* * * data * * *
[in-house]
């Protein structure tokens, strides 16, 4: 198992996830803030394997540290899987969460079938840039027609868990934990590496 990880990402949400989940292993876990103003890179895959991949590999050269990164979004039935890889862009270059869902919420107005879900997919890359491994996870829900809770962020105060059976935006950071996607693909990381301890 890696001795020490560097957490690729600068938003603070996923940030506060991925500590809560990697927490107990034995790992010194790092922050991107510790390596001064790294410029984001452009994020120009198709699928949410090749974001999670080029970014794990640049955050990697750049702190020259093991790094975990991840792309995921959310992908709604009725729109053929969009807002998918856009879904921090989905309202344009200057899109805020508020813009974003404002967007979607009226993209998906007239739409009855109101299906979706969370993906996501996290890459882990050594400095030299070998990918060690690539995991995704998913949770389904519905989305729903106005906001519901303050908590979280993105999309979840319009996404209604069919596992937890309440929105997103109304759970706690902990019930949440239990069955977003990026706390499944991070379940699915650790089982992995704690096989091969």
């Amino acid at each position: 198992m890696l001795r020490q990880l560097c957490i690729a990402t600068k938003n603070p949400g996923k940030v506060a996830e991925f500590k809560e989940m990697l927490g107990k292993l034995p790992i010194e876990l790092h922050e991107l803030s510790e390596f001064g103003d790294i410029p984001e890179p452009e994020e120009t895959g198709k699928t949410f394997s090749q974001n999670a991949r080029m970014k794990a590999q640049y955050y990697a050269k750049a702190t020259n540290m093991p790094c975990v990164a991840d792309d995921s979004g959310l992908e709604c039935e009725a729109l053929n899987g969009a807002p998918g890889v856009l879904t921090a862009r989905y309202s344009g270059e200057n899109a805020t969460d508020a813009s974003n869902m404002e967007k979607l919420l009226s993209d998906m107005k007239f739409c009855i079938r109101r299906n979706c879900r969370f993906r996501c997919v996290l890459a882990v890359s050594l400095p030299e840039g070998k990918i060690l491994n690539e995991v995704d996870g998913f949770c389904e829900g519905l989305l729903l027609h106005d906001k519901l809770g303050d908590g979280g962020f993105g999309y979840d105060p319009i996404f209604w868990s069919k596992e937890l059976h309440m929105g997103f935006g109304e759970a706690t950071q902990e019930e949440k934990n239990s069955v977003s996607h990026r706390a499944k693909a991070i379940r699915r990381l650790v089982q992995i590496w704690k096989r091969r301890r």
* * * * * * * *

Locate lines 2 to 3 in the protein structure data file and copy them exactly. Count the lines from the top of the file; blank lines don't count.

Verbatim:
């Protein structure tokens, strides 16, 4: 198992996830803030394997540290899987969460079938840039027609868990934990590496 990880990402949400989940292993876990103003890179895959991949590999050269990164979004039935890889862009270059869902919420107005879900997919890359491994996870829900809770962020105060059976935006950071996607693909990381301890 890696001795020490560097957490690729600068938003603070996923940030506060991925500590809560990697927490107990034995790992010194790092922050991107510790390596001064790294410029984001452009994020120009198709699928949410090749974001999670080029970014794990640049955050990697750049702190020259093991790094975990991840792309995921959310992908709604009725729109053929969009807002998918856009879904921090989905309202344009200057899109805020508020813009974003404002967007979607009226993209998906007239739409009855109101299906979706969370993906996501996290890459882990050594400095030299070998990918060690690539995991995704998913949770389904519905989305729903106005906001519901303050908590979280993105999309979840319009996404209604069919596992937890309440929105997103109304759970706690902990019930949440239990069955977003990026706390499944991070379940699915650790089982992995704690096989091969």
């Amino acid at each position: 198992m890696l001795r020490q990880l560097c957490i690729a990402t600068k938003n603070p949400g996923k940030v506060a996830e991925f500590k809560e989940m990697l927490g107990k292993l034995p790992i010194e876990l790092h922050e991107l803030s510790e390596f001064g103003d790294i410029p984001e890179p452009e994020e120009t895959g198709k699928t949410f394997s090749q974001n999670a991949r080029m970014k794990a590999q640049y955050y990697a050269k750049a702190t020259n540290m093991p790094c975990v990164a991840d792309d995921s979004g959310l992908e709604c039935e009725a729109l053929n899987g969009a807002p998918g890889v856009l879904t921090a862009r989905y309202s344009g270059e200057n899109a805020t969460d508020a813009s974003n869902m404002e967007k979607l919420l009226s993209d998906m107005k007239f739409c009855i079938r109101r299906n979706c879900r969370f993906r996501c997919v996290l890459a882990v890359s050594l400095p030299e840039g070998k990918i060690l491994n690539e995991v995704d996870g998913f949770c389904e829900g519905l989305l729903l027609h106005d906001k519901l809770g303050d908590g979280g962020f993105g999309y979840d105060p319009i996404f209604w868990s069919k596992e937890l059976h309440m929105g997103f935006g109304e759970a706690t950071q902990e019930e949440k934990n239990s069955v977003s996607h990026r706390a499944k693909a991070i379940r699915r990381l650790v089982q992995i590496w704690k096989r091969r301890r």